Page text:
The road may be paved with good intentions, but Trans-Canada Highway improvement plans for Salmon Arm aren’t gaining traction with everyone.
The Ministry of Transportation and Infrastructure (MOTI) revealed the latest plans for public viewing and input last Wednesday at the Prestige Harbourfront Report.
Several politicians gave the project a big thumbs up, but Brad DeMille calls it a death knell for his business that will no longer be directly on the highway.
Shuswap MLA Greg Kyllo said he appreciates change is difficult and stressed the importance of working collaboratively to find the “happy medium” that will help local businesses while improving traffic flow and safety.
“I am extremely proud the province is making this commitment to improve safety and transportation networks through the region,” he said of the $120 million project. “It is the largest single infrastructure spending in the history of Salmon Arm.”
The project will begin with pre-loading the site of a new elevated bridge, which will be built north of the current highway and connect back to the current highway at 10th Street SW, says project manager Dave Shibata.
“We’re still waiting for the geotechnical report,” said Shibata Friday. “We suspect it will be soft soil, so it will have be pre-loaded and that can take anywhere from 10 to 20 months.”
Shibata says preloading will begin in 2016 and once the site is suitable for bridge construction, projects will be tendered through BC Bids.
The first part of the project includes the replacement of the Salmon River Bridge, addition of a frontage road to Salmon River Road via two roundabouts – one on either side of the highway – and frontage roads connecting Pedro’s and De Milles and running to 30th Avenue SW.
Down the road, the second part of the project will take place between 30th Street SW to 10th Street SW. It will involve realigning the 10th Avenue SW intersection – moving it east and creating a frontage road on the north side of highway connecting to 25th Street SW.
On the south side, a frontage road will connect to 30th Street SW, access will be improved to First Nations land on 15th Street SW and improvements will be made to the 10th Street intersection.
“We’re working with Adams Lake Indian Band and are beginning the acquisition of properties,” said Shibata. “I can’t say when it will happen. There are quite a few properties, but we’re hoping to tender it in 2017.”
The third part of the project includes a section of the TCH between the western border of Neskonlith Band lands to First Avenue SW. It involves four-laning the highway and the potential for connection to First Nations Road through an underpass, as well as two pedestrian underpasses.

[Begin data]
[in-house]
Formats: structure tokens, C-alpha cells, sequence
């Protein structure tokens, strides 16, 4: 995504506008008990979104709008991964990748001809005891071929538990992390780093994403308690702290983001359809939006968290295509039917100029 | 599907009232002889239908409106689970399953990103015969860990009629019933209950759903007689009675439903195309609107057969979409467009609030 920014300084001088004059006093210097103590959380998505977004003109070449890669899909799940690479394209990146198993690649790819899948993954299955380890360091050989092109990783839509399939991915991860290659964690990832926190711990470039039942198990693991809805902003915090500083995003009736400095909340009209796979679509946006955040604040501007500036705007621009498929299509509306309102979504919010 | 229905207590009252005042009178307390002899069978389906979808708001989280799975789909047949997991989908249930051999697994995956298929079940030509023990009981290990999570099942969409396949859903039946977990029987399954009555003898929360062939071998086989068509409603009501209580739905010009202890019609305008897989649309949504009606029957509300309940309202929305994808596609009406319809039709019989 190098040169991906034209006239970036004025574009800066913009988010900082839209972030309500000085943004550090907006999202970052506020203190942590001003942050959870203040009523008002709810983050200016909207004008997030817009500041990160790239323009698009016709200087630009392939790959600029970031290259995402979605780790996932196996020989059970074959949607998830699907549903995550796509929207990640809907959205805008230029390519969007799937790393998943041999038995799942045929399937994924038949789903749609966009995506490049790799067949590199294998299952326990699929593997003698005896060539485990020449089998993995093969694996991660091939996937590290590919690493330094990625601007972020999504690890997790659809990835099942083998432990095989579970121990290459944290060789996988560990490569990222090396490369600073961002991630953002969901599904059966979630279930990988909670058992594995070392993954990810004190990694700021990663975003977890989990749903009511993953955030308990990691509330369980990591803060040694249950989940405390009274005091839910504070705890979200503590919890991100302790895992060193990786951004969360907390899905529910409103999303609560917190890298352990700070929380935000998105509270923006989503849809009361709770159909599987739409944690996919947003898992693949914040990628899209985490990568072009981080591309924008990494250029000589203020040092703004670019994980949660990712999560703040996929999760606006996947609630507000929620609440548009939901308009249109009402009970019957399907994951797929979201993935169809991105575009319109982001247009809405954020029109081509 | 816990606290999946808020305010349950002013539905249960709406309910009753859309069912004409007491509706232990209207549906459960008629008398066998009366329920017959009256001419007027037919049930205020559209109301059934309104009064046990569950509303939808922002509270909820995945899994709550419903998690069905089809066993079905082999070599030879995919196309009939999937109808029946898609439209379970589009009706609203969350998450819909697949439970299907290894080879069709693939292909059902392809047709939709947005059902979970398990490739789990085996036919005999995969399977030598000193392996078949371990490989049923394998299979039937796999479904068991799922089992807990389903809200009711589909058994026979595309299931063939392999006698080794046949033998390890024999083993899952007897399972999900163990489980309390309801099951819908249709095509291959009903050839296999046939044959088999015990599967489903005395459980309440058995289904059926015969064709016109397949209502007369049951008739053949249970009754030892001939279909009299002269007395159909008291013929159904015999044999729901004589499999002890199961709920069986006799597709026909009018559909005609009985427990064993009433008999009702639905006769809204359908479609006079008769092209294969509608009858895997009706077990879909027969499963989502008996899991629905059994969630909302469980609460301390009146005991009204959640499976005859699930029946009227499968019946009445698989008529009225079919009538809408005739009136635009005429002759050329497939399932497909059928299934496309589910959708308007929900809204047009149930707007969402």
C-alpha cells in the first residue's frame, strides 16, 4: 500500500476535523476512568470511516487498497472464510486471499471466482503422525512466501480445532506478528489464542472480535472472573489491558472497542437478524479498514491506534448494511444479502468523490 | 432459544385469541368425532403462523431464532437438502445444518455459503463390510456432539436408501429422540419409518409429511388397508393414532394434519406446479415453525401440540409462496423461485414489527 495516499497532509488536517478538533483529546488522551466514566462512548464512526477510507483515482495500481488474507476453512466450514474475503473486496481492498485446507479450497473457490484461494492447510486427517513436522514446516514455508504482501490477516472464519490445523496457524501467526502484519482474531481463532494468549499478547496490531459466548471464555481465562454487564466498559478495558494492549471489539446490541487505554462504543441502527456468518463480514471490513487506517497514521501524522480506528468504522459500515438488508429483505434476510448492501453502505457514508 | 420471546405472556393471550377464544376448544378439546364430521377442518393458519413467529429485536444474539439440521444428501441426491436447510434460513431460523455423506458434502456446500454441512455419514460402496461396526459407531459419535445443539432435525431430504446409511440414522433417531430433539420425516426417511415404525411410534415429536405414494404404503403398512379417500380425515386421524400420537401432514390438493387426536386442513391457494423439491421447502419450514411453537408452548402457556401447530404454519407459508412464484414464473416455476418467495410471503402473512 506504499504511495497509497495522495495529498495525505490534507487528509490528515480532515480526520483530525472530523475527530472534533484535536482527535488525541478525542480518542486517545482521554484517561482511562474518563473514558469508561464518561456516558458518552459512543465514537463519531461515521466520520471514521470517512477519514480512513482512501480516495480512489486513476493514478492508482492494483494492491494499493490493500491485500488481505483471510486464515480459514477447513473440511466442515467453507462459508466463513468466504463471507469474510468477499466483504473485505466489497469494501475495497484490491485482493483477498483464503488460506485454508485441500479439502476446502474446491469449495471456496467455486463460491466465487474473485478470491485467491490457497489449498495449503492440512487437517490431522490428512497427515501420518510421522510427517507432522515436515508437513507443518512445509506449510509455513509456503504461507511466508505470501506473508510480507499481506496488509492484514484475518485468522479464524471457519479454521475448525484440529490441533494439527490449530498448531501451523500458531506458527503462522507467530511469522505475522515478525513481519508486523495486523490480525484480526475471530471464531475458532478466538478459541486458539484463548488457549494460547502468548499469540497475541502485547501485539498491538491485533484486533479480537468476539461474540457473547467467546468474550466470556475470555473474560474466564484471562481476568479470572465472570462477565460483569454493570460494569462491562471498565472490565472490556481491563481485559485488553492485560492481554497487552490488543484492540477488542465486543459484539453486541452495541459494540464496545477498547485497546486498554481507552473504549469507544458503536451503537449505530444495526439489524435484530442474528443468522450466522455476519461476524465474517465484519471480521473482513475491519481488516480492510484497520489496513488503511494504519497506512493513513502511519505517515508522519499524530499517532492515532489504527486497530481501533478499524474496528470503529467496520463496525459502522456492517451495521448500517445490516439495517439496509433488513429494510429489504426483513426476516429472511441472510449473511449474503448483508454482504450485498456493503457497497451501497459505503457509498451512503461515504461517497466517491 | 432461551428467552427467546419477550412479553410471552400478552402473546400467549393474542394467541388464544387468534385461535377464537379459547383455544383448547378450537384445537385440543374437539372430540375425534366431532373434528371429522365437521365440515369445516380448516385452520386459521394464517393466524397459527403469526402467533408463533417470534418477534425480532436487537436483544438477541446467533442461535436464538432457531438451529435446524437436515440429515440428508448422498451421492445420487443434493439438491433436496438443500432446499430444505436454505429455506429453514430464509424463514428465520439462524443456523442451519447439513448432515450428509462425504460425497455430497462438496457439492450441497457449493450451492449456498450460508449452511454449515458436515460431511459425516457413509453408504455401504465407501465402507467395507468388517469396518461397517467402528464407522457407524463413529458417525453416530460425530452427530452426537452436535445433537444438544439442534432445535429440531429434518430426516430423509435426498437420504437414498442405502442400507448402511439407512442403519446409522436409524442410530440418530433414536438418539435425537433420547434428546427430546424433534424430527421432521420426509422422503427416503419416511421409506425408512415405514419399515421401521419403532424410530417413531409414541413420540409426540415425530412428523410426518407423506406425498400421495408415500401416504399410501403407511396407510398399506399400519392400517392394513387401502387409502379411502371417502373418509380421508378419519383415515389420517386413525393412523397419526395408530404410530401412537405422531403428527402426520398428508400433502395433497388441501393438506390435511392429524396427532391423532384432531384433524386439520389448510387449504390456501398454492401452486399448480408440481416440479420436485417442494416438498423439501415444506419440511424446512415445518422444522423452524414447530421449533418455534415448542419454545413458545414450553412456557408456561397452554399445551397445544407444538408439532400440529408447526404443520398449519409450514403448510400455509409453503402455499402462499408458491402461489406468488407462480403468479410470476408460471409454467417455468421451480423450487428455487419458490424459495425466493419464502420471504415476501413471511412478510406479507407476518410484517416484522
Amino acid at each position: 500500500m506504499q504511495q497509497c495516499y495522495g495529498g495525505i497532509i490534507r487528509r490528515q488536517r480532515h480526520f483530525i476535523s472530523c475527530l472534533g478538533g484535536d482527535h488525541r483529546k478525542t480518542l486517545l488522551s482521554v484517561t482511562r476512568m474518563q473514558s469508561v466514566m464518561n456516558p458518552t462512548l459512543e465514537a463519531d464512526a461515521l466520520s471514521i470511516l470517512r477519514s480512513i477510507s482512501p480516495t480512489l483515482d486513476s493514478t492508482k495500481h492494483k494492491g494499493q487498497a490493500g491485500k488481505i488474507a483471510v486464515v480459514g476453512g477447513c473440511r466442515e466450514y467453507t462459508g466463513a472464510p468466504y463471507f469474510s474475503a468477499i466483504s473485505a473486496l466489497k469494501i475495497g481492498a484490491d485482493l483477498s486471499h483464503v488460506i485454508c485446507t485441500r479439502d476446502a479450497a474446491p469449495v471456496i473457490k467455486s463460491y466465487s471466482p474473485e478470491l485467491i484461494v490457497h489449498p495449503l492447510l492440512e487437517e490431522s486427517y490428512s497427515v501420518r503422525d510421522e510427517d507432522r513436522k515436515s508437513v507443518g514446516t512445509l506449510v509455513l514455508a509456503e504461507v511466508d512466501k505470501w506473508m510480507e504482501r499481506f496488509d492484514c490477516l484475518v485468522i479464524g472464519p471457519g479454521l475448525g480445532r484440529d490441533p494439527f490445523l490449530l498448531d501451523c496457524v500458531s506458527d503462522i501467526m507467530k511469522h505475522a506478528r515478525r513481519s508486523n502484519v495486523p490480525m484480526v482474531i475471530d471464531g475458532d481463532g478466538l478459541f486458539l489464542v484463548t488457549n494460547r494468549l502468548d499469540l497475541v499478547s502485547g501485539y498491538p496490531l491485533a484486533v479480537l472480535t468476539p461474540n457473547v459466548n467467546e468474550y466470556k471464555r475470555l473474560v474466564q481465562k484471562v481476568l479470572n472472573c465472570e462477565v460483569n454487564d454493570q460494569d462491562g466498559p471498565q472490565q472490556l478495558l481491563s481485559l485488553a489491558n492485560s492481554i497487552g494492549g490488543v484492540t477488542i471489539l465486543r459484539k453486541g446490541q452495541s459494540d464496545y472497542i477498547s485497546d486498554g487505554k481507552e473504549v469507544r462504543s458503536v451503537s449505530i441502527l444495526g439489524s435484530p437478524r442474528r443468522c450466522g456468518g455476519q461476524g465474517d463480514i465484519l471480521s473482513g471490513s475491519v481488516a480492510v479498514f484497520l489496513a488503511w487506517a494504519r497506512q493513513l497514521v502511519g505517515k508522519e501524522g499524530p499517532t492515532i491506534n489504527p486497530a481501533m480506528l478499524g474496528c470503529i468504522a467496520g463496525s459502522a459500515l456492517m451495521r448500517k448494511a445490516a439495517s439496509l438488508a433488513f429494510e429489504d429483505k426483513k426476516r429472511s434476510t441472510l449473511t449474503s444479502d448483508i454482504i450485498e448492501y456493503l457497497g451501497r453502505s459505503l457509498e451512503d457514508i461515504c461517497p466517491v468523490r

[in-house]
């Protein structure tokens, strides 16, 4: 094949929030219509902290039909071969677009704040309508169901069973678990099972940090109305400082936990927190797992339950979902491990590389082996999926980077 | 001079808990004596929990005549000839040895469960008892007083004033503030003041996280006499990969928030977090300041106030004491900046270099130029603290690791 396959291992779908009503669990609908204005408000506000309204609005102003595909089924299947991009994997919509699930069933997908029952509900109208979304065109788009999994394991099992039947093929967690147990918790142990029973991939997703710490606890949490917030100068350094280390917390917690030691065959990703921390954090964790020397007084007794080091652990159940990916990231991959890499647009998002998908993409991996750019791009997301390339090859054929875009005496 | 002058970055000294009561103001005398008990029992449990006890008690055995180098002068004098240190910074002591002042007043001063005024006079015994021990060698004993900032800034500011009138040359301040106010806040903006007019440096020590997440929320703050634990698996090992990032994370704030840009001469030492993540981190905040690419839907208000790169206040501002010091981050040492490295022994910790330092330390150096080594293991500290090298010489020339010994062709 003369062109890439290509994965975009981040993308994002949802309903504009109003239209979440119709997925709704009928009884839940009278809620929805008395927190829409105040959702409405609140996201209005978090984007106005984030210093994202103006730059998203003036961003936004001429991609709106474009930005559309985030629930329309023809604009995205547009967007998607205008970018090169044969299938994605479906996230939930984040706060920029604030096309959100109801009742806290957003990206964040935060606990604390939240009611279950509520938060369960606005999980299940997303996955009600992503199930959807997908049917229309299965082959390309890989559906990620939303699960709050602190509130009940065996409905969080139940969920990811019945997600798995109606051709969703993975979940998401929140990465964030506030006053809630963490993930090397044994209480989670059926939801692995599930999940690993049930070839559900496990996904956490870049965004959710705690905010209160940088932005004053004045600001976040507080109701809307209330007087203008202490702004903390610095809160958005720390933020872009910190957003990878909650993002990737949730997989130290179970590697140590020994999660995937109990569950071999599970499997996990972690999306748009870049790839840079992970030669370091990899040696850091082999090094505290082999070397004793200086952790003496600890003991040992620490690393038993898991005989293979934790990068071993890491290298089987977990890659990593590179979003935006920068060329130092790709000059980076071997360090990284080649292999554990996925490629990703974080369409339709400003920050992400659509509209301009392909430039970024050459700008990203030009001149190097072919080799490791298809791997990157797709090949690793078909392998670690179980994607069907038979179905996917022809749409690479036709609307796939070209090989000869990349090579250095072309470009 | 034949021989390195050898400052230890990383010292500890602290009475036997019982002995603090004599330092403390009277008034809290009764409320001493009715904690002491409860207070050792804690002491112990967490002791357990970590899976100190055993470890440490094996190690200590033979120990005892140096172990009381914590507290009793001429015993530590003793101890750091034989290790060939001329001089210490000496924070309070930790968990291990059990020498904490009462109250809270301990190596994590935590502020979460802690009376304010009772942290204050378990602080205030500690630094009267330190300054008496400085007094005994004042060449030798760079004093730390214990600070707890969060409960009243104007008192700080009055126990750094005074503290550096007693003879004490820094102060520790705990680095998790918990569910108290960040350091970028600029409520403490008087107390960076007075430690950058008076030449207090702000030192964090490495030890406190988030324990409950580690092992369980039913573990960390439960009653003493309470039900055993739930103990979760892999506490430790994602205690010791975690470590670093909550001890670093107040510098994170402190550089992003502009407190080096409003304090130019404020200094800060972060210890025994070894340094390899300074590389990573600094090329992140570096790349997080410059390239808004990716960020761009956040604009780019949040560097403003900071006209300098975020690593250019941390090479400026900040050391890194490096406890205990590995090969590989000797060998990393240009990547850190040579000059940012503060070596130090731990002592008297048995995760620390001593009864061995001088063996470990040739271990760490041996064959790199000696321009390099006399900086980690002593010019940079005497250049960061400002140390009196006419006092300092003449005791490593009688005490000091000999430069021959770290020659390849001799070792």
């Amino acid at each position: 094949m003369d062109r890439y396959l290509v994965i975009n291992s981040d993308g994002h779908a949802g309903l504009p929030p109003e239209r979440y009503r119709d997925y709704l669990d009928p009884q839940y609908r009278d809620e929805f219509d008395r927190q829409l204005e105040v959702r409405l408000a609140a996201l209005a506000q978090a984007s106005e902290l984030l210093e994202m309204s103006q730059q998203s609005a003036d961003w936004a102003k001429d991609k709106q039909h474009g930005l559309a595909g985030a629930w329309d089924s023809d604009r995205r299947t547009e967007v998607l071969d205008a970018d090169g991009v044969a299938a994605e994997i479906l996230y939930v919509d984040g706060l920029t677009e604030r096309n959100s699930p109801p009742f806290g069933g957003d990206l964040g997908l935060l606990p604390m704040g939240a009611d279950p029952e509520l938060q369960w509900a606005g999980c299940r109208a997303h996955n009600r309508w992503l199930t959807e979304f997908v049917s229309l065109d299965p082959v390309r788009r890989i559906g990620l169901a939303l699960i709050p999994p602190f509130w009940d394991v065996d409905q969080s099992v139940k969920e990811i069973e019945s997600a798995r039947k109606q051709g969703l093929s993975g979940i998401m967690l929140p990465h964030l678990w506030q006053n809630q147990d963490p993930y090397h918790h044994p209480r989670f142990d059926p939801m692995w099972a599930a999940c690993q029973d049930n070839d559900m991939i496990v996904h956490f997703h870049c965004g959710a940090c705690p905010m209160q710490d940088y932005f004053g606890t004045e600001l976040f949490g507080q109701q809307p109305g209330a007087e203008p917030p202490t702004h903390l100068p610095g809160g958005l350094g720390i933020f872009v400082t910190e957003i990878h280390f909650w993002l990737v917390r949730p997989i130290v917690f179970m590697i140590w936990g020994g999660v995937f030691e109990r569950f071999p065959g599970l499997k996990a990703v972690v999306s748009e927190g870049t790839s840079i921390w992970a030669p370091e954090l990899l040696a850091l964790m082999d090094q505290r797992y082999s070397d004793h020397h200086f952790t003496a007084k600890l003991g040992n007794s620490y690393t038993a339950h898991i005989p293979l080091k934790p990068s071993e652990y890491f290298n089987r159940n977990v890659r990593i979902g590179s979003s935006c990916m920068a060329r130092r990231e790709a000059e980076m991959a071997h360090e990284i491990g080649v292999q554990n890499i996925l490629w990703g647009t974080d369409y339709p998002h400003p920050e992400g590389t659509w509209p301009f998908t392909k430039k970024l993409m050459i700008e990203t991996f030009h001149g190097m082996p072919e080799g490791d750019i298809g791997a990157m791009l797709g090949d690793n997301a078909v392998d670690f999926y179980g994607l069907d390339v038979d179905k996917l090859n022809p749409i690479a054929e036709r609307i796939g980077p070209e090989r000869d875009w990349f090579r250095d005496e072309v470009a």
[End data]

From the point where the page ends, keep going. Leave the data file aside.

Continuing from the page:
“We’re in consultation with the Neskonlith,” said Shibata. “There’s a lot of work to be done.”
Overall, the project includes intersection improvements, four-laning, adding sidewalks and frontage roads and improving and connecting walking and biking trails.
Murray Tekano, MOTI’s district manager for the Southern Interior says the project focuses on improving safety, reliability and access as Salmon Arm’s population continues to grow.
He says he heard a lot of positive feedback at the open house that attracted well over 200 people.
“That speaks to how important the community views these improvements,” he said, noting MOTI officials have listened to concerns, producing much-improved plans and that he expects some tweaking as public input and stakeholder discussions continue.
A simulated “fly-over” of the project put the scene in motion and was much appreciated by attendees.
“I like the new plan; I am excited about it,” said Mayor Nancy Cooper, after viewing the fly-over. “I like the old highway being access to DeMille’s and the trails. It’s a huge safety thing.”
Coun. Kevin Flynn was impressed by the “significantly improved” plans.
“I have been on council for 10 years and every year we ask for a new bridge,” he said. “It finally looks like Salmon Arm is getting closer to a safer, better, more efficient solution to the issues west of town.”
Brad DeMille disagrees. He says his father, Rodger DeMille, donated land along the TCH to allow for two-laning of the highway and replacement of the current wooden bridge.
“They changed their plan largely because of my input; the original design was horrible,” he said. “The new design is better but we’re still gonna die – just a little bit more slowly.”
DeMille says 20 per cent of his business is from new patrons, who stop because they are attracted by what’s happening at his business. He says an elevated bridge farther away from his farm will kill that portion of his business. DeMille says his 60 employees and the 30 to 40 B.C. Interior farmers he buys from will also suffer.
Salmon Arm Chamber of Commerce president Jim Kimmerly pointed out that the current highway will remain open while construction takes place on the new section and bridge.
“This was the fourth plan we’ve seen and this one is better than the other three,” he says, noting DeMille’s and Pedro’s are destination businesses for many area residents but signage will be critical in alerting tourists to them.